Department store chain JCPenney is a satellite-network veteran, having used the medium to deliver various content among widespread operating locations for more than two decades. Recently, JCPenney was looking to expand its satellite capabilities, as the retail giant wanted to find a more cost-effective and time-efficient model for distributing training to its employees.
While JCPenney has operated a satellite network for nearly 22 years, acceptance of the system — and the embracing of all that a satellite network can offer, has been a slow process, says Alan Langford, JCPenney’s creative production and network manager. “For years, we were strictly a DVB network providing just video [to stores],” he says. “We would go to our [information technology] group and tell them we could help them with some of their bandwidth issues, but at that time, we couldn’t get anybody to listen to us. Our [information technology] group said, ‘We do landline. We don’t do satellite.’ The excuses we always heard were ‘rain fade and weather problems made satellite unreliable.’”
Langford has been with JCPenney’s communications group since 1988 and started on the creative side as a producer. He assumed his current position, where he is responsible for the satellite network, videoconferencing network and television facilities, about seven years ago. “We’ve always known that wasn’t the case. It’s not any less reliable than when a backhoe cuts your landline in the middle of a broadcast. We lost a main circuit a couple of months ago, and it was a guy in a manhole with a chainsaw cutting copper out of the street to sell it.”
Today, the attitude toward satellite within JCPenney has changed, Langford says. “Our [information technology] group is all over satellite. We are full proponents of satellite and working with our [information technology] group to do more. They are buying some additional bandwidth to do some of the things they want to do like content delivery, testing digital signage in the stores and some other applications.”
JCPenney also considering using very small aperture terminals (VSAT) as a backup source for stores in case terrestrial lines are lost, and the company also is investigating the feasibility of using satellite to provide a communications network for new stores that need network connectivity, but do not yet have access to the terrestrial infrastructure that can meet their needs, says Langford. “We are looking at using portable dishes to use the satellite to provide that,” he says. “Times have changed for us, and we are getting a lot more support than we used to.”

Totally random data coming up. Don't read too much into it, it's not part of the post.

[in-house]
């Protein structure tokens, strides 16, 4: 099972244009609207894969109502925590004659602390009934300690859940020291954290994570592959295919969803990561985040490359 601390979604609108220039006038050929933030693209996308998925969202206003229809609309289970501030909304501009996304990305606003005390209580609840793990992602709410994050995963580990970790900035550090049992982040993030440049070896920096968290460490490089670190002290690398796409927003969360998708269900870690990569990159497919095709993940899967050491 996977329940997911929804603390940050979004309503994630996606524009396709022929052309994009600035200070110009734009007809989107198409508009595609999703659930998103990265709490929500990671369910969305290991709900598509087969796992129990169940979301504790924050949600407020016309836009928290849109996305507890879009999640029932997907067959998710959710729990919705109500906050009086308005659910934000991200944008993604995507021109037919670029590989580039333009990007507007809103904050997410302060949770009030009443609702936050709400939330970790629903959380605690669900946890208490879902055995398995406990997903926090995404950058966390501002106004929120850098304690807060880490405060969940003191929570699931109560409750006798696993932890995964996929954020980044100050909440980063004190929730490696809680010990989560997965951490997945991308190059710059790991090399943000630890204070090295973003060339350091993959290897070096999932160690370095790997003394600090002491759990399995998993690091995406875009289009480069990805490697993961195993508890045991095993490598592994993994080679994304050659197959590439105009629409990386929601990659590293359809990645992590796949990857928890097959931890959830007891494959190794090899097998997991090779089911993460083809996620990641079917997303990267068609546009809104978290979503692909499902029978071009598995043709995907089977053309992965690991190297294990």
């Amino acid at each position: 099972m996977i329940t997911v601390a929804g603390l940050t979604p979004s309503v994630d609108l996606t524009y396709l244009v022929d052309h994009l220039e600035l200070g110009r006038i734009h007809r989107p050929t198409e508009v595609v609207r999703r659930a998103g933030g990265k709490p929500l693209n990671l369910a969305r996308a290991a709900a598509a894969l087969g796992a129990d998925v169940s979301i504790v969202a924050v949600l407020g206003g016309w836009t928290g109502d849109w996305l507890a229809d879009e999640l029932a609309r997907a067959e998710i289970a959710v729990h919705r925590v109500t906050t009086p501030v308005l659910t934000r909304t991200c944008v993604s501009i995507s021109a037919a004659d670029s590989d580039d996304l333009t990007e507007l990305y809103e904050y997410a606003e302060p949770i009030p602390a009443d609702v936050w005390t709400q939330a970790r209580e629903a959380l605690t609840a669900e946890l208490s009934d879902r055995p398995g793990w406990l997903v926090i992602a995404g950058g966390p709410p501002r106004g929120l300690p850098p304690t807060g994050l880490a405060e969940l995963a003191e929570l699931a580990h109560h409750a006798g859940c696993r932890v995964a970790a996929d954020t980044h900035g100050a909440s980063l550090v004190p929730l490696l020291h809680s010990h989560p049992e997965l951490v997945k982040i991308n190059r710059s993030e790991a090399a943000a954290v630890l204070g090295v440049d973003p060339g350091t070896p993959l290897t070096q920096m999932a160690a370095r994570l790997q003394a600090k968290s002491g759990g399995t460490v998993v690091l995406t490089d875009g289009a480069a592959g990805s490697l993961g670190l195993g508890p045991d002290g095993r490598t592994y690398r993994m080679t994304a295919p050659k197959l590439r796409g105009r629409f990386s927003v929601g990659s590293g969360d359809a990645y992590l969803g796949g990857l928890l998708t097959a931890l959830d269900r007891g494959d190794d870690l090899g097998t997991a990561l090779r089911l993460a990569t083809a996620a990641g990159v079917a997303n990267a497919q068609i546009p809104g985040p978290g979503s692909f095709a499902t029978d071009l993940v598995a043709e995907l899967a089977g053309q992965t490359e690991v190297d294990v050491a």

The acceptance is going so well that JCPenney has begun construction of its own satellite uplink. For the past 10 years, JCPenney has relied on a company located 60 miles south of the retailer’s Plano, Texas headquarters to provide uplink services. JCPenney has spent a total of about $1 million on uplink services, and while prices have come down, the company decided to end the contract in favor of operating its own uplink facility, Langford says. “For what the facility will cost to build and operate, the payback will come in a short period of time,” he says. “We have had to send content along two 60-mile terrestrial lines to the uplink facility. Having our own facility takes away a potential point of failure.
“If you don’t have any type of production facility or knowledge, you may not benefit from this,” Langford says. “But we’ve learned a lot, and there is not a lot of technical upkeep required for the facility. Things have gotten to a point where building and having people maintain the facility twice a year will be very cost effective,” he says.